Running the blower (or fan) for your centreal heating system will move air around your home and give you some heat relief. Turning on the blower won’t keep you chilled like air conditioning, but you’ll take the stuffy out of upper floors and move stale air from main floors. The blower will also move cool air from the basement to the rest of the house.

3. Move Into Your Basement

If your home is blazing hot and you can’t handle the heat upstairs, try sleeping in the basement to cool your costs. Setting up a bed and sleeping below ground is free and can help you catch some ZZZs when the weather is unbearable. I’ve spent most of this summer slumbering in my basement and I think it’s an awesome use for an often unloved space. If you’ve got kiddlets then make it a game and lay out some sleeping bags and pretend you’re camping. You may just have some frugal fun while you’re at it.

4. Plant a Tree

Planting trees on the south side of your home can help reduce summer cooling costs. Deciduous trees, which lose their leaves in the fall, provide ample shade in the summer, keeping your home cooler while letting more warming light through in the winter. Planting trees around your home can have the added bonus of increasing your property value too. A smaller deciduous tree costs around $50 and can pay for itself in energy savings and increased property value.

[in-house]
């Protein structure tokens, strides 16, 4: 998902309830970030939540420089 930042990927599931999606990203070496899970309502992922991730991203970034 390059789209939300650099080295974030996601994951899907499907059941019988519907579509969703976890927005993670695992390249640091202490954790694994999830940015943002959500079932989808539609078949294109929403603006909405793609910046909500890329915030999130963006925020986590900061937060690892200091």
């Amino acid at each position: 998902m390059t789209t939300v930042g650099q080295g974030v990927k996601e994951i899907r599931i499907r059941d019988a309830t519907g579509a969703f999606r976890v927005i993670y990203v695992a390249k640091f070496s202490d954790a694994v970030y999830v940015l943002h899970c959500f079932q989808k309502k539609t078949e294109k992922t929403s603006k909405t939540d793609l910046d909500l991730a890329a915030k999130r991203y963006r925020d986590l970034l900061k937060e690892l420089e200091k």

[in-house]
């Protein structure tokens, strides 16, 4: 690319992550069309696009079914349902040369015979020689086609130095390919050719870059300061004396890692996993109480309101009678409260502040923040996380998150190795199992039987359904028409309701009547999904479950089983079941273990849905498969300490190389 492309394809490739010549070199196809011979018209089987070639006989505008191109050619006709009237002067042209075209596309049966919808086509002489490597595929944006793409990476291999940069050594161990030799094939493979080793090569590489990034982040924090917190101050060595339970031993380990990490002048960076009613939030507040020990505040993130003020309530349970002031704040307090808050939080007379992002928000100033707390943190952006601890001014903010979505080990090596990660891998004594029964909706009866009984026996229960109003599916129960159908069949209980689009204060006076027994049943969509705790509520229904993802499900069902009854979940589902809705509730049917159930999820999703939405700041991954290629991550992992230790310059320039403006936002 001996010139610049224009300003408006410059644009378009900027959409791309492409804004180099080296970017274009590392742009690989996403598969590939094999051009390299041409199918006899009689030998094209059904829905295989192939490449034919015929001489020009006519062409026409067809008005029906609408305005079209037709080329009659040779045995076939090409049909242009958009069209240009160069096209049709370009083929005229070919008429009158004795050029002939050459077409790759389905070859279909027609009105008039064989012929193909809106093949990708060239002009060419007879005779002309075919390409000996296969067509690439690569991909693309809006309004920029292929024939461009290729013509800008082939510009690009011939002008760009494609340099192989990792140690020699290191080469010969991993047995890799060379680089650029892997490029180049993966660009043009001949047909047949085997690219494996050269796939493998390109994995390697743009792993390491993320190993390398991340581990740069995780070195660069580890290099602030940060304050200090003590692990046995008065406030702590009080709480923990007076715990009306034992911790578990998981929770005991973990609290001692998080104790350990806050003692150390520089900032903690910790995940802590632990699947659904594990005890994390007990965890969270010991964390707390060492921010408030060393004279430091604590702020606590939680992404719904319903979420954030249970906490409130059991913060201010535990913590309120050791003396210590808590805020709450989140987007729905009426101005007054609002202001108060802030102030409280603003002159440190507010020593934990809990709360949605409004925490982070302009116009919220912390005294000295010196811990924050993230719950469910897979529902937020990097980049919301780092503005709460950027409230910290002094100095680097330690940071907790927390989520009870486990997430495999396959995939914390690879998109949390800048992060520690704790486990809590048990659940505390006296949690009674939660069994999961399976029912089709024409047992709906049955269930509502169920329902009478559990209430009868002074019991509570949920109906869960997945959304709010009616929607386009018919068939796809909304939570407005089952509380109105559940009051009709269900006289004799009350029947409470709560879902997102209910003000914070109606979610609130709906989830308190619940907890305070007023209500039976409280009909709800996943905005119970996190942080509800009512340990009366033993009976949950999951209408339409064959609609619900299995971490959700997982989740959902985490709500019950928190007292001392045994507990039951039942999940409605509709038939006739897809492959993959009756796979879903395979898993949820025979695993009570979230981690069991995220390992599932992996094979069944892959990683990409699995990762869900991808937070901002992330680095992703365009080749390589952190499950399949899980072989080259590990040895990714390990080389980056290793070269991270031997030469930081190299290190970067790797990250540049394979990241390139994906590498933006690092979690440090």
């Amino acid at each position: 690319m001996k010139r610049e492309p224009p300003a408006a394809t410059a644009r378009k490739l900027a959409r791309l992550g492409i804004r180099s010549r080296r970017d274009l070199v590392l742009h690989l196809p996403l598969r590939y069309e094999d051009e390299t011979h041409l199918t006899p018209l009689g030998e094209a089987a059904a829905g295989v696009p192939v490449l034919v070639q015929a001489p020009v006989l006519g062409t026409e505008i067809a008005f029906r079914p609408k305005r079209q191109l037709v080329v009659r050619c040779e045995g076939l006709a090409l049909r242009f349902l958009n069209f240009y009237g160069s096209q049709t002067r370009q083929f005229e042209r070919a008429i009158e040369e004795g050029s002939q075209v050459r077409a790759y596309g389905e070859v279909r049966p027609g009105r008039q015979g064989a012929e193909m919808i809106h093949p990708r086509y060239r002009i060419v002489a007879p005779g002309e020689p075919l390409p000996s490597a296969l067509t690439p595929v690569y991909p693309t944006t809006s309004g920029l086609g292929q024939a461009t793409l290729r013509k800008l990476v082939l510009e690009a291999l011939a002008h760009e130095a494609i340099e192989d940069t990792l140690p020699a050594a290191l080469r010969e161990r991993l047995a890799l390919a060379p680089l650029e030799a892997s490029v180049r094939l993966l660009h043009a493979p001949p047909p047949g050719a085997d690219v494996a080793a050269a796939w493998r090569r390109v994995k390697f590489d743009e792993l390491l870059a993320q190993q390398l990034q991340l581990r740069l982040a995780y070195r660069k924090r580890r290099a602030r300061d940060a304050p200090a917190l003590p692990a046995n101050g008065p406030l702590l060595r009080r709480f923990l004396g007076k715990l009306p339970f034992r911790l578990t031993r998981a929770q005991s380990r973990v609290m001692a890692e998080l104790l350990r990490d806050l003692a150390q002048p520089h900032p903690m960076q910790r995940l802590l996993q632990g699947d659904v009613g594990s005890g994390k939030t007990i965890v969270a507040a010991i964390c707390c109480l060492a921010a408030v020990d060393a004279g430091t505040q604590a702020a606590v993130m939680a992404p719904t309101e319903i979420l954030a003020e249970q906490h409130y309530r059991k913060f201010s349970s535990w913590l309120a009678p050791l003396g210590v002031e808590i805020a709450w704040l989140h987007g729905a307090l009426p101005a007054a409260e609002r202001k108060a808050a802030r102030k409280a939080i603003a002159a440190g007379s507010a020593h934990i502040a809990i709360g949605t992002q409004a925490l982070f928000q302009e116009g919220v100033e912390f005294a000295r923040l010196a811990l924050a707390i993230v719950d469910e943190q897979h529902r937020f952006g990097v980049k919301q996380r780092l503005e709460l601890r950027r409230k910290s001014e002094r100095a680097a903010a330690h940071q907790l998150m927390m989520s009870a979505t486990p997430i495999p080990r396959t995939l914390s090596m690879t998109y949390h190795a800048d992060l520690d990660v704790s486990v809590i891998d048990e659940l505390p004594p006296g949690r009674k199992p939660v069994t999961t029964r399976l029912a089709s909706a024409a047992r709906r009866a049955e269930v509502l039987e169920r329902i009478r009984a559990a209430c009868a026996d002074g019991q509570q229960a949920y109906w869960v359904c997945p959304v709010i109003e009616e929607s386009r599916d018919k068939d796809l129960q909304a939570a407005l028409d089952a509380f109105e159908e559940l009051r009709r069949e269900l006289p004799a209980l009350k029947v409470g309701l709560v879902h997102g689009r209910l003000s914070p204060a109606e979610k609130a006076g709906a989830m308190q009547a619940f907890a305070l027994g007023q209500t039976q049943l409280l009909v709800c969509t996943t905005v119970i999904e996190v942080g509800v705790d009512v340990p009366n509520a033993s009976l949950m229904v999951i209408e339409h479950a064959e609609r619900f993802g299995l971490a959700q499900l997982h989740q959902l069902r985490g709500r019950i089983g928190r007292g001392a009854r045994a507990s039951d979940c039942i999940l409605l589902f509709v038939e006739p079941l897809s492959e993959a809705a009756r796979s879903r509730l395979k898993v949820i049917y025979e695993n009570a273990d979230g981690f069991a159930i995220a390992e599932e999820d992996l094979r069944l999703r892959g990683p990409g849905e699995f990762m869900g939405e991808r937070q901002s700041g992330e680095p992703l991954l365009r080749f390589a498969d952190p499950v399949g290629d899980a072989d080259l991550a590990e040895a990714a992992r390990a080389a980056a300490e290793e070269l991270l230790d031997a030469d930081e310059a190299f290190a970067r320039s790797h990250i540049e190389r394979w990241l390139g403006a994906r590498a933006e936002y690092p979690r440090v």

5. Close Drapes and Blinds

Your existing drapes and blinds can be closed to shut out the heat during the day and opened to keep you cooler at night. Drapes tend to shield you from sizzling summer heat by shading your home from the hot afternoon sunlight. So don’t forget to shut the blinds before heading for work and open them at night to chill a room out.

6. Find a Friend

Finding a friend with air conditioning may be a cool move if you’re living without drapes, don’t have a basement, or prefer to live fan-free. Cool friends boasting a place to “chill-out” might just prove golden for the hottest of summer nights. So if you can’t handle the heat, then be sure to bring your besty a bottle of summer spirits for helping you out in a hot situation. ‘Cause that’s what friends are for.

Got any cool tips for keeping your place chill in the hot summer months? Share away!

Your two cents:

  1. Davina July 31st, 2009

    Hi Kerry. I’m making good use of my fan I can tell you that. The type of fabric you wear helps too; as I’m sure you know, 100% cotton breathes better than other fabrics.

    And to stay hydrated, besides drinking lots of fluid, avoid caffeine, alcohol and drinks with lots of sugar in them as they cause the body to loose fluid.

  2. Bleu July 31st, 2009

    Putting a cold washcloth behind your neck will provide some temporary relief, as will holding your wrists beneath cold running water for a few seconds.

  3. Carla | Green and Chic August 1st, 2009